combination = [items[item_pos] for item_pos in items_range
if item_pos != skip_pos]
if combination not in UNORDERED_COMBINATIONS:
UNORDERED_COMBINATIONS.append(combination)
get_unordered_combinations(combination)
get_unordered_combinations(ITEMS)
# print reports.
print "the original list: ", ITEMS
print " - the number of ITEMS in the original list: ", len(ITEMS)
print " - the correct number of unordered lists within the original: ", (2**len(ITEMS))
print " - the number of unordered lists actually returned: ", len(UNORDERED_COMBINATIONS)
print " - the unordered lists (preceded by the member list's length) ..."
print
RESULTS = [(len(x), x) for x in UNORDERED_COMBINATIONS] # i.e. (length of combination, combination).
for RESULT in sorted(RESULTS):
print RESULT
"""
OUTPUTS:
the original list: ['a', 'b', 'c', 'd']
- the number of ITEMS in the original list: 4
- the correct number of unordered lists within the original: 16
- the number of unordered lists actually returned: 16
- the unordered lists (preceded by the member list's length) ...
(0, [])
(1, ['a'])
(1, ['b'])
(1, ['c'])
(1, ['d'])
(2, ['a', 'b'])
(2, ['a', 'c'])
(2, ['a', 'd'])
(2, ['b', 'c'])
(2, ['b', 'd'])
(2, ['c', 'd'])
(3, ['a', 'b', 'c'])
(3, ['a', 'b', 'd'])
(3, ['a', 'c', 'd'])
(3, ['b', 'c', 'd'])
(4, ['a', 'b', 'c', 'd'])
"""
Update, October 29, 2016: I wanted to see if I could clean this up a bit and cake it all within one function using nested functions and closures, so I've pasted that attempt below. This actually double-nests the main function. I just wanted to avoid writing a class [https://youtu.be/o9pEzgHorH0].
def get_unordered_combinations(original_items):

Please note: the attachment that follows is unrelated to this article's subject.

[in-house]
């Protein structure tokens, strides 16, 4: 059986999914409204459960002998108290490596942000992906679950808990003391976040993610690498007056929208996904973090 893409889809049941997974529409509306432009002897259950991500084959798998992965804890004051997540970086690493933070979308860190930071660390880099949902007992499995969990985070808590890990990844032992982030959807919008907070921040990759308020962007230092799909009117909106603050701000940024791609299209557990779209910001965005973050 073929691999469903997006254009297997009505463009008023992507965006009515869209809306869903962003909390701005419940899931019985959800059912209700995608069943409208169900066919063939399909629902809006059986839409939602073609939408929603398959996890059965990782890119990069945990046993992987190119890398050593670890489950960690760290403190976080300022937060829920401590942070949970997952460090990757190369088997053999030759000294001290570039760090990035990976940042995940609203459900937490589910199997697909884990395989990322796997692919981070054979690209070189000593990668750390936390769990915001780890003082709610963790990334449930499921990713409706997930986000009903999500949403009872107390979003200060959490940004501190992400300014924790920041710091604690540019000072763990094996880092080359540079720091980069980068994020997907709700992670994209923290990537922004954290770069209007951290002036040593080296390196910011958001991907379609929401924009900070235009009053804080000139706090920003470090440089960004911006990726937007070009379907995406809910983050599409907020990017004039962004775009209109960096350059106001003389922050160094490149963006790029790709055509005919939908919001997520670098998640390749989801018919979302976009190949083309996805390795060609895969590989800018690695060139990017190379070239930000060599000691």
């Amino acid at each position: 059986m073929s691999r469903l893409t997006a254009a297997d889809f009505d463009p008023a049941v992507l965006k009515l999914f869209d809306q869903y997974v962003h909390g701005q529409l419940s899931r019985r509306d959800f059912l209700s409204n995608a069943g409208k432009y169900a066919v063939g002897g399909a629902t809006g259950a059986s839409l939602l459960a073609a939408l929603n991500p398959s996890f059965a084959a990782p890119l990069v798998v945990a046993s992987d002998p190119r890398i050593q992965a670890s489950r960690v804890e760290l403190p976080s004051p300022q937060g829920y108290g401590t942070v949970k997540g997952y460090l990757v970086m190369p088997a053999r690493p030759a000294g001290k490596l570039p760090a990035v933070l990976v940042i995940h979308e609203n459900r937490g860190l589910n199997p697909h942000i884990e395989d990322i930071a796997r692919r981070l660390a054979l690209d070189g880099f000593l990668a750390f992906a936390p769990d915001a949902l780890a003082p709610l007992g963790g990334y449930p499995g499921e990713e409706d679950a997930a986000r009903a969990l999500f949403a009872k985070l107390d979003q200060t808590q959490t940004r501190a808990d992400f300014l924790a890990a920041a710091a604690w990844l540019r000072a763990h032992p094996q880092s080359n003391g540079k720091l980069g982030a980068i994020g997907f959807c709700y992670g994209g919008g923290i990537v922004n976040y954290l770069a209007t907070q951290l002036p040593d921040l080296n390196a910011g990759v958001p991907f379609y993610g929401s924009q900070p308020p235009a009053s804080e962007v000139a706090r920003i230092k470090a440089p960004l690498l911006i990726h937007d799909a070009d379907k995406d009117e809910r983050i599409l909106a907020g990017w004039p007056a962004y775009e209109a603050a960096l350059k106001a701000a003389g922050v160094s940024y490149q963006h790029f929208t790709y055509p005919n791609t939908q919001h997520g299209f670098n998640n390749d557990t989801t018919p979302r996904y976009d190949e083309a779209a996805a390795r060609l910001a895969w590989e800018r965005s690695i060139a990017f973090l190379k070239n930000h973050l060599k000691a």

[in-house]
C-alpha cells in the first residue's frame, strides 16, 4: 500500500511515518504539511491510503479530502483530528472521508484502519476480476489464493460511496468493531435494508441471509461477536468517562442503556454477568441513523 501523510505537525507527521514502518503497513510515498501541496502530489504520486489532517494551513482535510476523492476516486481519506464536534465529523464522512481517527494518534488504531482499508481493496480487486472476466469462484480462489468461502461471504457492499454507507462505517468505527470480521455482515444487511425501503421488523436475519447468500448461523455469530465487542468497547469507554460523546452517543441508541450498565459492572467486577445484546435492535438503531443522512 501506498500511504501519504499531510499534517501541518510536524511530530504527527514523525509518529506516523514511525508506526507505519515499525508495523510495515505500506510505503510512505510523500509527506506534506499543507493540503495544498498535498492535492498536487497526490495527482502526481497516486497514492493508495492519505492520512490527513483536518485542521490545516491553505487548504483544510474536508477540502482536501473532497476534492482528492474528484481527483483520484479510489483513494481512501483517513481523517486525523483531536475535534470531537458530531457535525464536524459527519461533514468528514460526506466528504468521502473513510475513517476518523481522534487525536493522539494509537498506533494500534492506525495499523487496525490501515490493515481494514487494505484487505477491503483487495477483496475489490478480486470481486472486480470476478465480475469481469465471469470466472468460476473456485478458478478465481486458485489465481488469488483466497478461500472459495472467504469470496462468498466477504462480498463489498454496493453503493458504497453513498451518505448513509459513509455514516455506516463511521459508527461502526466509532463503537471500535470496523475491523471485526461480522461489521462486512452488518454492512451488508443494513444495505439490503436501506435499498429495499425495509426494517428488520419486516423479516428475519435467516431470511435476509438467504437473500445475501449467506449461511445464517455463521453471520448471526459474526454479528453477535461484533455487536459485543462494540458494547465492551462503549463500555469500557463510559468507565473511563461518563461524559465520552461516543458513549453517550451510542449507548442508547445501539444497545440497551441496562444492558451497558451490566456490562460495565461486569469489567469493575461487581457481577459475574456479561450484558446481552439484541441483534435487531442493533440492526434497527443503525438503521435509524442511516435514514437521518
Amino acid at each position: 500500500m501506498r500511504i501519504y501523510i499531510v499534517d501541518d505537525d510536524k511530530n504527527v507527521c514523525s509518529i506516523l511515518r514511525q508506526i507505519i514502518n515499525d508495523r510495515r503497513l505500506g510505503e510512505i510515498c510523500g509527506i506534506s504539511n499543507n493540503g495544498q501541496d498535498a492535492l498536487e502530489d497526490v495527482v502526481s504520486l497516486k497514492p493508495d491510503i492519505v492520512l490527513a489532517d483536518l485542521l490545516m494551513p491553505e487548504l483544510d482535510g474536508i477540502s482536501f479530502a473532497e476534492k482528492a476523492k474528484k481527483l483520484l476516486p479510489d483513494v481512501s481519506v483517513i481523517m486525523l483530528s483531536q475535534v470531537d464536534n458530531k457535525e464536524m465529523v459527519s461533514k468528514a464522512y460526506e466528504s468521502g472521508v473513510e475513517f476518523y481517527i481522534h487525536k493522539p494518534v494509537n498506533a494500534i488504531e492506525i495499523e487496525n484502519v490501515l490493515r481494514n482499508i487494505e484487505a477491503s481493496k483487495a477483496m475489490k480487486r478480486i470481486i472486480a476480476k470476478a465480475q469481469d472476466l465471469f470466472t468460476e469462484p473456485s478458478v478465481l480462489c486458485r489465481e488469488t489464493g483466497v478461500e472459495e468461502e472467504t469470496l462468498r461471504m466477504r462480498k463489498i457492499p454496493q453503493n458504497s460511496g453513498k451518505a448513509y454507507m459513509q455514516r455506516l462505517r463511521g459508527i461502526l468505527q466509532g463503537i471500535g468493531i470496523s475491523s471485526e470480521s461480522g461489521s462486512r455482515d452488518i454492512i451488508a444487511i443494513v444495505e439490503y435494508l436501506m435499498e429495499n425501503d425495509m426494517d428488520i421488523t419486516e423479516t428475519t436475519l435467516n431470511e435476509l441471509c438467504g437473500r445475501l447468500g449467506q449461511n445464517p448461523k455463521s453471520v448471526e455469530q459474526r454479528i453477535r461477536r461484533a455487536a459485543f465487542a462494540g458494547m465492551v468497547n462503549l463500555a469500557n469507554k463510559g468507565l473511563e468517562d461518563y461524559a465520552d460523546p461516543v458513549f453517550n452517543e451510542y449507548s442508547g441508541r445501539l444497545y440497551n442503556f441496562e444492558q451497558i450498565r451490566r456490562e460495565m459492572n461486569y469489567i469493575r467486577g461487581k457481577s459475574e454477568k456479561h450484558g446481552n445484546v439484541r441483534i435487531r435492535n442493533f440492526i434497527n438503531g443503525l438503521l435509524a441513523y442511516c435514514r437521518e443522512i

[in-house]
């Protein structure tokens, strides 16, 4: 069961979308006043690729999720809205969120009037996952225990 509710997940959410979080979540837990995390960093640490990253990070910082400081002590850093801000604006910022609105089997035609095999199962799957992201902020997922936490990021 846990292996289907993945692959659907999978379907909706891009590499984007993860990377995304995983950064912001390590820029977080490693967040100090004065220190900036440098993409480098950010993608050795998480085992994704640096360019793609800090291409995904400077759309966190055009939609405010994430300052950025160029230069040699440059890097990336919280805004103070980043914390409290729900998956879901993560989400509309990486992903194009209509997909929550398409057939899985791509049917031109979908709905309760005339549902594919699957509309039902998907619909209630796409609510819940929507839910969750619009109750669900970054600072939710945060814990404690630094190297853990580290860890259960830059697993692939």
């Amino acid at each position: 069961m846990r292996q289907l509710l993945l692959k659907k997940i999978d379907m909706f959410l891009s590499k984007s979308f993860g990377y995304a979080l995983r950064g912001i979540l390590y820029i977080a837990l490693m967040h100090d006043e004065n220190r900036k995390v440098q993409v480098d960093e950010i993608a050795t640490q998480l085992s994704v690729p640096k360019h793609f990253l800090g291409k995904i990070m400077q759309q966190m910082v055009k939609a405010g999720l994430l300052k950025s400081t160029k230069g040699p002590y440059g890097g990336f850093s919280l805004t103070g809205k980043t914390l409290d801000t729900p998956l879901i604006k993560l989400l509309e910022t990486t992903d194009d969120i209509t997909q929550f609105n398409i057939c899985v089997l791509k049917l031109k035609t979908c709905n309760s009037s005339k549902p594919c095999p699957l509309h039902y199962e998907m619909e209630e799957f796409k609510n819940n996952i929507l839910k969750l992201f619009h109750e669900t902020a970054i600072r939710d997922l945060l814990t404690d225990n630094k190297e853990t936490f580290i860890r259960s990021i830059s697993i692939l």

unordered_combinations = [original_items]
def calc_unordered_combinations(items):
def calc_combinations():
items_range = range(0, len(items))
for skip_pos in items_range:
combination = [items[item_pos] for item_pos in items_range
if item_pos != skip_pos]
if combination not in unordered_combinations:
unordered_combinations.append(combination)
recurse = calc_unordered_combinations(combination)
recurse()
return calc_combinations
run = calc_unordered_combinations(original_items)
run()
unordered_combinations = [(len(x), x) for x in unordered_combinations]
return sorted(unordered_combinations)
# create original combination; get/print all unordered combinations.
ITEMS = ["a", "b", "c", "d"]
RESULTS = get_unordered_combinations(ITEMS)
for R in RESULTS:
print R
Update, October 29, 2016: I knew something useless was there. Here's the same thing, without the closure. It was completely unnecessary. Sometimes I read things and want to incorporate the idea without always asking myself if I really need to or not.
def get_unordered_combinations(original_items):
unordered_combinations = [original_items]
def calc_combinations(items):
items_range = range(0, len(items))
for skip_pos in items_range:
combination = [items[item_pos] for item_pos in items_range
if item_pos != skip_pos]
if combination not in unordered_combinations:
unordered_combinations.append(combination)
calc_combinations(combination)
calc_combinations(original_items)
unordered_combinations = [(len(x), x) for x in unordered_combinations]
return sorted(unordered_combinations)
# create original combination; get/print all unordered combinations.
ITEMS = ["a", "b", "c", "d"]
RESULTS = get_unordered_combinations(ITEMS)
for R in RESULTS:
print R